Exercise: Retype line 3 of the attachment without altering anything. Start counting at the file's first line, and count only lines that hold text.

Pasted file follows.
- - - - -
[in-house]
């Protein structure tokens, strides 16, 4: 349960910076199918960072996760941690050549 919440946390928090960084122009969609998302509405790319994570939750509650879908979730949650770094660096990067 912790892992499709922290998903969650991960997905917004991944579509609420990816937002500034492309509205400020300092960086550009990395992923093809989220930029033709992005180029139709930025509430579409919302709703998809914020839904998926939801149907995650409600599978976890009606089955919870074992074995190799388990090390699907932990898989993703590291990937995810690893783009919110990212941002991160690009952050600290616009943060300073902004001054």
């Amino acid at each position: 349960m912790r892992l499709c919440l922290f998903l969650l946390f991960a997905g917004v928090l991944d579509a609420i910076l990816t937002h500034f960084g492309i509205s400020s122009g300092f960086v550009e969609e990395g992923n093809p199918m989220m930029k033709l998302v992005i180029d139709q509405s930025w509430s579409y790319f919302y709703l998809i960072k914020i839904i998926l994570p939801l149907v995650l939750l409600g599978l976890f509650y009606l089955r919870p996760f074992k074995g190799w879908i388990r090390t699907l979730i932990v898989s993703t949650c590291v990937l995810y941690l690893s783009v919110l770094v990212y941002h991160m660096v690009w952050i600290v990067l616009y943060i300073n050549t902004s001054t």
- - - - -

């Amino acid at each position: 349960m912790r892992l499709c919440l922290f998903l969650l946390f991960a997905g917004v928090l991944d579509a609420i910076l990816t937002h500034f960084g492309i509205s400020s122009g300092f960086v550009e969609e990395g992923n093809p199918m989220m930029k033709l998302v992005i180029d139709q509405s930025w509430s579409y790319f919302y709703l998809i960072k914020i839904i998926l994570p939801l149907v995650l939750l409600g599978l976890f509650y009606l089955r919870p996760f074992k074995g190799w879908i388990r090390t699907l979730i932990v898989s993703t949650c590291v990937l995810y941690l690893s783009v919110l770094v990212y941002h991160m660096v690009w952050i600290v990067l616009y943060i300073n050549t902004s001054t």